bug hiding systems

OtherJoey's latest rant piqued my curiosity. Why would security supporting old versions of mozilla be so hard, surely they have a BTS that receives patches that could be backported, like other free software projects?

Picking a recent mozilla firefox security hole at random from my list of 14, I saw I'd found a nice bug, CAN-2005-2270 arbitrary code execution by remote attackers. Note that this hole has had a mozilla security announcement since mid-July, as well as 6+ separate advisories from third parties.

There were several links to the mozilla bug tracking system, I chose the first:

Access Denied
You are not authorized to access bug #294795. To see this bug, you must first login to an account with the appropriate permissions.

Please press Back and try again.

Amazingly, they want you to get a user account and log in just to see a bug report. This is normally the point where I decide I have something more pressing to attend to, and so will most people. But I really wanted to see this one, and I remembered bugmenot (which incidentially, mozilla has a plugin for).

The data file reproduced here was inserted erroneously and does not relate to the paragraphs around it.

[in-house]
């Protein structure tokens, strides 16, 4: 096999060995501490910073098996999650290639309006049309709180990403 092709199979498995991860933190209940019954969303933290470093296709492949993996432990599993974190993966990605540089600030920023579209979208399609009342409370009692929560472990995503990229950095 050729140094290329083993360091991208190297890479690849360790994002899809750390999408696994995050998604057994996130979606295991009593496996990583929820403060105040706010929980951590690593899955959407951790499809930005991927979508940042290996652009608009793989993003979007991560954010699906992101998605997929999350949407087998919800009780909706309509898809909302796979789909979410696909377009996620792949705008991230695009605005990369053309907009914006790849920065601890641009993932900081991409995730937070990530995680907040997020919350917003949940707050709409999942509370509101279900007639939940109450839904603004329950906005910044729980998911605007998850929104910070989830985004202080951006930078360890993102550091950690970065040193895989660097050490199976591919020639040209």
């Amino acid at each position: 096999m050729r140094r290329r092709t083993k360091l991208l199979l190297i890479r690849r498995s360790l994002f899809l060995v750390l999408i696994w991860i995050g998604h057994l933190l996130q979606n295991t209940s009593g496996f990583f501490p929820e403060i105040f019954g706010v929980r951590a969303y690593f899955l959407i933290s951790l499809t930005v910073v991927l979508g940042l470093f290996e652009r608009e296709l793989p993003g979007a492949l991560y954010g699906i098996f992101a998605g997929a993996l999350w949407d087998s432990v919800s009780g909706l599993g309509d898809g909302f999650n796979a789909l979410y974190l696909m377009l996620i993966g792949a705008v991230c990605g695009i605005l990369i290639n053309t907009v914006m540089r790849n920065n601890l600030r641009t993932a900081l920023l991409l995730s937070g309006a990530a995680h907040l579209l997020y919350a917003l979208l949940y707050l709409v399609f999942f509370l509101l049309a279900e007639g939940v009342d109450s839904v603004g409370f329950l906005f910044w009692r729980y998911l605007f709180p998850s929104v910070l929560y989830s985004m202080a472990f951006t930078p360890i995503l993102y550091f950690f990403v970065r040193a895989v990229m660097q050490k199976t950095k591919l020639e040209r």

Login details for bugzilla.mozilla.org

Account #1

Awesome, so I can log in, and...

Access Denied
You are not authorized to access bug #294795.

Please press Back and try again.

That's right, this bug, which is for a security hole that was fixed two weeks ago, is not being dislosed until apparently, August 1st. Same is true for several others of the holes fixed in recent versions. That's two weeks for distibutions that have to backport these fixes to race against black hats to see who can track down the hole in all the other changes in the new mozilla release, and respectively fix and exploit it.

And so Ubuntu has decided to backport the new mozilla versions into their releases instead of backporting fixes, while Debian stable has decided to bow out of the race. Both understandable decisions in their own contexts.

This, IMHO, is a very good reason to find another web browser, both for myself and for those users for whom I maintain stable systems.